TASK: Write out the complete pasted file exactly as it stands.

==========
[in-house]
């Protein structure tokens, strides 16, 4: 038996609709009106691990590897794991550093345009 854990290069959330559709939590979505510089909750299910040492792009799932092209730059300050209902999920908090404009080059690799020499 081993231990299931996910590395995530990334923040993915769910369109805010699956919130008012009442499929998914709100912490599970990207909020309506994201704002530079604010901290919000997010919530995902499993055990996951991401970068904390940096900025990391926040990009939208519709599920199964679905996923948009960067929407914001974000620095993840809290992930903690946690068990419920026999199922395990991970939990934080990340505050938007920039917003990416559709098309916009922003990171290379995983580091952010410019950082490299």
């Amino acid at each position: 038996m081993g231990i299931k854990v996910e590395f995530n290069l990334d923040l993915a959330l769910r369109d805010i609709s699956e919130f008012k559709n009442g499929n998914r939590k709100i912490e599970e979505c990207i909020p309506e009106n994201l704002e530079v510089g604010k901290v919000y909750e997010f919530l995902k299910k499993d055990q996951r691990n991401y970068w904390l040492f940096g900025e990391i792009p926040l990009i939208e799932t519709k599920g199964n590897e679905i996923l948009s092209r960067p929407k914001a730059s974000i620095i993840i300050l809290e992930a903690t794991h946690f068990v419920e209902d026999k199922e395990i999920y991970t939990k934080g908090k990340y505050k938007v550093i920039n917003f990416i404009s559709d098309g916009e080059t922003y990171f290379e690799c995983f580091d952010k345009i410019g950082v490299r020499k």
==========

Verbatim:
[in-house]
């Protein structure tokens, strides 16, 4: 038996609709009106691990590897794991550093345009 854990290069959330559709939590979505510089909750299910040492792009799932092209730059300050209902999920908090404009080059690799020499 081993231990299931996910590395995530990334923040993915769910369109805010699956919130008012009442499929998914709100912490599970990207909020309506994201704002530079604010901290919000997010919530995902499993055990996951991401970068904390940096900025990391926040990009939208519709599920199964679905996923948009960067929407914001974000620095993840809290992930903690946690068990419920026999199922395990991970939990934080990340505050938007920039917003990416559709098309916009922003990171290379995983580091952010410019950082490299």
């Amino acid at each position: 038996m081993g231990i299931k854990v996910e590395f995530n290069l990334d923040l993915a959330l769910r369109d805010i609709s699956e919130f008012k559709n009442g499929n998914r939590k709100i912490e599970e979505c990207i909020p309506e009106n994201l704002e530079v510089g604010k901290v919000y909750e997010f919530l995902k299910k499993d055990q996951r691990n991401y970068w904390l040492f940096g900025e990391i792009p926040l990009i939208e799932t519709k599920g199964n590897e679905i996923l948009s092209r960067p929407k914001a730059s974000i620095i993840i300050l809290e992930a903690t794991h946690f068990v419920e209902d026999k199922e395990i999920y991970t939990k934080g908090k990340y505050k938007v550093i920039n917003f990416i404009s559709d098309g916009e080059t922003y990171f290379e690799c995983f580091d952010k345009i410019g950082v490299r020499k």